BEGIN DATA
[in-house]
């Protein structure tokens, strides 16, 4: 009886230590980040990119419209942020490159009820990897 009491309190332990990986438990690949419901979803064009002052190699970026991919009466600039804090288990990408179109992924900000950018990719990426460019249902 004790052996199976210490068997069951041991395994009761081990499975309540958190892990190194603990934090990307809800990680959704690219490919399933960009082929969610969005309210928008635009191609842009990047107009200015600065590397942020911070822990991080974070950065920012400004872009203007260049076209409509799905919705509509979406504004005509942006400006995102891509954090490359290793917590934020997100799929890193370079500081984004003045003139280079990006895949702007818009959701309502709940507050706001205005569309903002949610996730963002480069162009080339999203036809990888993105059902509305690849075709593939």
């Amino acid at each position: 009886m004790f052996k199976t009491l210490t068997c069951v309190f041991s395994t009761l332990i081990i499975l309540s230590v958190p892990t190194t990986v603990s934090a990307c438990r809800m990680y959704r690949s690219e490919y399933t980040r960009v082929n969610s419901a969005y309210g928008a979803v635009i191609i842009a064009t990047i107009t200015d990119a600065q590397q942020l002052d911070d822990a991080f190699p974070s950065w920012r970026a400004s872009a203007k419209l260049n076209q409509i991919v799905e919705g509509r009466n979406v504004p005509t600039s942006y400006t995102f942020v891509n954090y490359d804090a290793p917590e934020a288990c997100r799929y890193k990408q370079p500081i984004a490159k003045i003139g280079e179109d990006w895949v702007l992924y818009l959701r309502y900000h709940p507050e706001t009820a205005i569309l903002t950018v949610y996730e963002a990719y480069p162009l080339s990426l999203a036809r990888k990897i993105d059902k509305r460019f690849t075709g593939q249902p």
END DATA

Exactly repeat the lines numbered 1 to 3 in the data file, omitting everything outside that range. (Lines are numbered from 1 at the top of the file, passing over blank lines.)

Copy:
[in-house]
């Protein structure tokens, strides 16, 4: 009886230590980040990119419209942020490159009820990897 009491309190332990990986438990690949419901979803064009002052190699970026991919009466600039804090288990990408179109992924900000950018990719990426460019249902 004790052996199976210490068997069951041991395994009761081990499975309540958190892990190194603990934090990307809800990680959704690219490919399933960009082929969610969005309210928008635009191609842009990047107009200015600065590397942020911070822990991080974070950065920012400004872009203007260049076209409509799905919705509509979406504004005509942006400006995102891509954090490359290793917590934020997100799929890193370079500081984004003045003139280079990006895949702007818009959701309502709940507050706001205005569309903002949610996730963002480069162009080339999203036809990888993105059902509305690849075709593939």
């Amino acid at each position: 009886m004790f052996k199976t009491l210490t068997c069951v309190f041991s395994t009761l332990i081990i499975l309540s230590v958190p892990t190194t990986v603990s934090a990307c438990r809800m990680y959704r690949s690219e490919y399933t980040r960009v082929n969610s419901a969005y309210g928008a979803v635009i191609i842009a064009t990047i107009t200015d990119a600065q590397q942020l002052d911070d822990a991080f190699p974070s950065w920012r970026a400004s872009a203007k419209l260049n076209q409509i991919v799905e919705g509509r009466n979406v504004p005509t600039s942006y400006t995102f942020v891509n954090y490359d804090a290793p917590e934020a288990c997100r799929y890193k990408q370079p500081i984004a490159k003045i003139g280079e179109d990006w895949v702007l992924y818009l959701r309502y900000h709940p507050e706001t009820a205005i569309l903002t950018v949610y996730e963002a990719y480069p162009l080339s990426l999203a036809r990888k990897i993105d059902k509305r460019f690849t075709g593939q249902p």